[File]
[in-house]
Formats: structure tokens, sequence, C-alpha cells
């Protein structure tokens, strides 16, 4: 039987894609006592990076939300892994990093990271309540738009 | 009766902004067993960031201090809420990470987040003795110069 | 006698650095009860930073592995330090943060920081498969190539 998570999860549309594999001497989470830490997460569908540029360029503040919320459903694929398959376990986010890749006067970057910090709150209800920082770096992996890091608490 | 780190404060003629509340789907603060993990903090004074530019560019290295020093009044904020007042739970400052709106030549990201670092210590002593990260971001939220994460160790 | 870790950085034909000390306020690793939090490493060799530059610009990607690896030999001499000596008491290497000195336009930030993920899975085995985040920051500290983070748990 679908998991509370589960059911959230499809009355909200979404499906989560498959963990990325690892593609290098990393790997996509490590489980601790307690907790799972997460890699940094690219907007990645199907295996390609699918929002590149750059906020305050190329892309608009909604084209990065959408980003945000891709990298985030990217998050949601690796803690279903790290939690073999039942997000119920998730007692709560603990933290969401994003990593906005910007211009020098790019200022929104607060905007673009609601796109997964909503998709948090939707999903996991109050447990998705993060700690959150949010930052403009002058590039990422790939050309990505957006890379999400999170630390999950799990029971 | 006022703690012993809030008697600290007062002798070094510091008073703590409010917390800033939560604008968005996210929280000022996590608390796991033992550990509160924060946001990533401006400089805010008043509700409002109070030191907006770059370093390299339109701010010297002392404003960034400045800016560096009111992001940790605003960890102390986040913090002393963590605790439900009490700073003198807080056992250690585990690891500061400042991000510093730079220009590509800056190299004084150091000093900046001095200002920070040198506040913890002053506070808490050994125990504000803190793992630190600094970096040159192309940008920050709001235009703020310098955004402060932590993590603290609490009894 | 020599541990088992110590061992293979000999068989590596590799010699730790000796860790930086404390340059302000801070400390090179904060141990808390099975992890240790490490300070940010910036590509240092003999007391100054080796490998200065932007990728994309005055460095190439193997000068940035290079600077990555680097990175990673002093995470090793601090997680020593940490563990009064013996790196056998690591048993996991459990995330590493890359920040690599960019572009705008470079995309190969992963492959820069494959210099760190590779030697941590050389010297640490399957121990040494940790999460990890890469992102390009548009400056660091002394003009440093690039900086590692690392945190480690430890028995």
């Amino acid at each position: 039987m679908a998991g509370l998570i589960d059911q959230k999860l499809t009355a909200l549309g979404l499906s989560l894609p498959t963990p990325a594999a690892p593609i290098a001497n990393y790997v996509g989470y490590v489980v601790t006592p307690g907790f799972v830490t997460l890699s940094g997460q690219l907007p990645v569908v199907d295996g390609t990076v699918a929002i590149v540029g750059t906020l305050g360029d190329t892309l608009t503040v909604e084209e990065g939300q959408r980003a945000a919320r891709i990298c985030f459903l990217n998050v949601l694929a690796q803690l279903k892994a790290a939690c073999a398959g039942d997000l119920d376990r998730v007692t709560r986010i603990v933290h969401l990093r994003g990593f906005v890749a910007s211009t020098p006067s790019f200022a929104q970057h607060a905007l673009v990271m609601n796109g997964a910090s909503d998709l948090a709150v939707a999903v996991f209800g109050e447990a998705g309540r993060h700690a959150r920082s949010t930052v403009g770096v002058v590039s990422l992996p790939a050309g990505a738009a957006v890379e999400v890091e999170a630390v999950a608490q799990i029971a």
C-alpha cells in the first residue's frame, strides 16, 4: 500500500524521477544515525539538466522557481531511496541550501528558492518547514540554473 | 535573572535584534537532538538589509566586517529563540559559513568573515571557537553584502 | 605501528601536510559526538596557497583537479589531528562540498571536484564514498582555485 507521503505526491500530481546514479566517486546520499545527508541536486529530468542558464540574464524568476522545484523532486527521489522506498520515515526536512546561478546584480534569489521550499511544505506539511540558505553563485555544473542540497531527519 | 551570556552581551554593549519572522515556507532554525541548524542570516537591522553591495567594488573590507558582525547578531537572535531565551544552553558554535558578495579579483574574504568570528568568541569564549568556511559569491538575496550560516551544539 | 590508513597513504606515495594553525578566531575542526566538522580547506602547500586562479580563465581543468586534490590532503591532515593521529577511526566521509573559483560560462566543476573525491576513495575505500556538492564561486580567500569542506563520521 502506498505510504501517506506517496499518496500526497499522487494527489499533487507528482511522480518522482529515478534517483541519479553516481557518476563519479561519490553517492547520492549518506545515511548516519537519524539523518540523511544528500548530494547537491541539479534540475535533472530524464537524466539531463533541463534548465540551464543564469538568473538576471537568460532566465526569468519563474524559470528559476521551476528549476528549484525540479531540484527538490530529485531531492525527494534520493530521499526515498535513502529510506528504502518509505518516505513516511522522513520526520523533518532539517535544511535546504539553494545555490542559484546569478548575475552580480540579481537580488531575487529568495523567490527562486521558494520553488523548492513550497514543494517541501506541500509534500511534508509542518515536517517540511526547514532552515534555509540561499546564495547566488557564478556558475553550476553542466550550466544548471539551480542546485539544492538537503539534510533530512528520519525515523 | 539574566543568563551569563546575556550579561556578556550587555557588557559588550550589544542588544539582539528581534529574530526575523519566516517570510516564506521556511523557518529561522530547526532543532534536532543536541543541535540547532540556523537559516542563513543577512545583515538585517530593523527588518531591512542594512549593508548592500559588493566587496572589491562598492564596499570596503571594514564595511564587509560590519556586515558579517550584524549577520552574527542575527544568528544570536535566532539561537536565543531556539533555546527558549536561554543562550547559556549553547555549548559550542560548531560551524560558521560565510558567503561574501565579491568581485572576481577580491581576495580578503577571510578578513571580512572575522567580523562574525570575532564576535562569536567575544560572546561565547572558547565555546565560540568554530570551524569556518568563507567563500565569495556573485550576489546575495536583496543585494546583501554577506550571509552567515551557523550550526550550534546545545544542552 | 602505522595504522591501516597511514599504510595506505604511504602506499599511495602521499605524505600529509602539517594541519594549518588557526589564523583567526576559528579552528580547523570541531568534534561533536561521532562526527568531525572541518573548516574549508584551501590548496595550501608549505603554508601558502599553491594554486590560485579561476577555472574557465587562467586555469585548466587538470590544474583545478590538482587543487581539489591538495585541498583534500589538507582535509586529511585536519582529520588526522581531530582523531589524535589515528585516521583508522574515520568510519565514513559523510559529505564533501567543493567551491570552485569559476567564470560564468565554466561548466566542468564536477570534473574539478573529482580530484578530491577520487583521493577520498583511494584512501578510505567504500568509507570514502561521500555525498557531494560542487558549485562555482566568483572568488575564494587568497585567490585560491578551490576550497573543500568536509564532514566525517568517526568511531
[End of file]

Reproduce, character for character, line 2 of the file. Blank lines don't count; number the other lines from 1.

Formats: structure tokens, sequence, C-alpha cells